When Do You Know It's Time For In-Home Care For Your Elderly Loved One?

No one ever really looks forward to a time in their life when they will not be able to care for themselves. However, for the majority of elderly individuals, some level of in-home care does become necessary at some point. As a child, grandchild, or other relative of an elderly loved one, it is important to know when is the right time to start looking for in-home support. A lot of people initially start out caring for their loved ones on their own but have to transition when the needs become too much to handle.

Take a look at a few signs it may be time to start considering in-home care

Your loved one seems anxious or depressed

One of the first indications that an elderly individual no longer needs to live alone is a change in their personality. Oftentimes, an older adult that spends a lot of time alone can feel more anxious or depressed. They may not be leaving the house very often as well, which can take a toll on their mental health. Watch out for other personality changes as well that may indicate problems with dementia, such as an overall change in temperament, aggressive tendencies, or irrational fear or suspicion.

Your loved one has fallen or had accidents when alone

As a senior gets older, their mobility abilities can change. They may not have good balance or quick enough reflexes to react if they trip or start to fall. Therefore, elderly individuals that live alone may reach a point when they are having a lot of falls and accidents. If you notice this is happening, be sure to consider in-home care for their safety. Watch for signs that your loved one is having accidents and not saying anything as well. They may not speak up if they don't want you to be concerned. You may notice scrapes on their legs, bruising, or even lacerations due to everyday accidents.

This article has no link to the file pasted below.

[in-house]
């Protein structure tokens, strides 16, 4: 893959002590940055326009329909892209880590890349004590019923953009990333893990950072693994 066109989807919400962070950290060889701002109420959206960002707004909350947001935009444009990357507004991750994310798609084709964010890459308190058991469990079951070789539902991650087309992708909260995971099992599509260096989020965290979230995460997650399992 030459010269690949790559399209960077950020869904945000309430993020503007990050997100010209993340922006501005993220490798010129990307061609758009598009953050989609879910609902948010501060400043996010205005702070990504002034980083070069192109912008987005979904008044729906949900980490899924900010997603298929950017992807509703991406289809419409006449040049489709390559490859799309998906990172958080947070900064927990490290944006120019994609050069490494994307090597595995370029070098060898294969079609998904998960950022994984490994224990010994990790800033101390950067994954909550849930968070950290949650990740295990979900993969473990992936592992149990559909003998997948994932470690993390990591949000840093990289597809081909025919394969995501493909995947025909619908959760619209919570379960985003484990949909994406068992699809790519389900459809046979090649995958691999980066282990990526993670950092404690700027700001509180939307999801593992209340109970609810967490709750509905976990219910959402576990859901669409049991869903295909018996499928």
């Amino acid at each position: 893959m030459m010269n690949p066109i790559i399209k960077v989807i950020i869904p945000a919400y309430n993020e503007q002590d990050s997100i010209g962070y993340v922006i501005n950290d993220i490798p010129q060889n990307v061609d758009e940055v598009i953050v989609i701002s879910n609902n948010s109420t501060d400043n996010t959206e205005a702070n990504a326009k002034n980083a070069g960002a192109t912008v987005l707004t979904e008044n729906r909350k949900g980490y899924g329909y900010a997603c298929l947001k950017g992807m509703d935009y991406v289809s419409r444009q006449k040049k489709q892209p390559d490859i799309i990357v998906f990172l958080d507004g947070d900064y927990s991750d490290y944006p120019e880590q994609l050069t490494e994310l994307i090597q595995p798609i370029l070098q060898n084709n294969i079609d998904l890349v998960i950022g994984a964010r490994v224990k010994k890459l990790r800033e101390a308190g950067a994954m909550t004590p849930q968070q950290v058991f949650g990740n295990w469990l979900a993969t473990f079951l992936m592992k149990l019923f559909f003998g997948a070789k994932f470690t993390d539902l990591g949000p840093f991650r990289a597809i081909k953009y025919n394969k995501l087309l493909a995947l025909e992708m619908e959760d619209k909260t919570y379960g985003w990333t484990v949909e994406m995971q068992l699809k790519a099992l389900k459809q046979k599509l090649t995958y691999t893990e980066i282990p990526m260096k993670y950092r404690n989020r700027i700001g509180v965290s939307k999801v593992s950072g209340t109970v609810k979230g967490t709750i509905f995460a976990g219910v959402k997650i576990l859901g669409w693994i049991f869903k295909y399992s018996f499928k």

Your loved one struggles with everyday living tasks

You may notice that your loved one is not changing clothes or bathing as frequently as they should. Perhaps they are no longer cooking nutritious meals or managing to keep their space clean. These are all signs that your elderly loved one is finding it difficult to manage on their own. You may be able to pick up the slack initially, but if their inability to handle daily activities progresses, in-home care may be necessary. 

About Me

Making an Important Move

About seven years ago, my grandmother’s oxygen suddenly dropped dangerously low. Sadly, this event negatively affected her mind. Because she could no longer care for herself, my aunt decided to move my grandmother into her house. My aunt quickly concluded my grandmother needed more help than she could provide. So, she put my grandmother in a nearby nursing home. At the nursing facility, my grandmother was treated with respect and dignity. She also received the extensive, physical care she needed. On this blog, I hope you will discover the many benefits of moving an elderly loved one into a nursing home.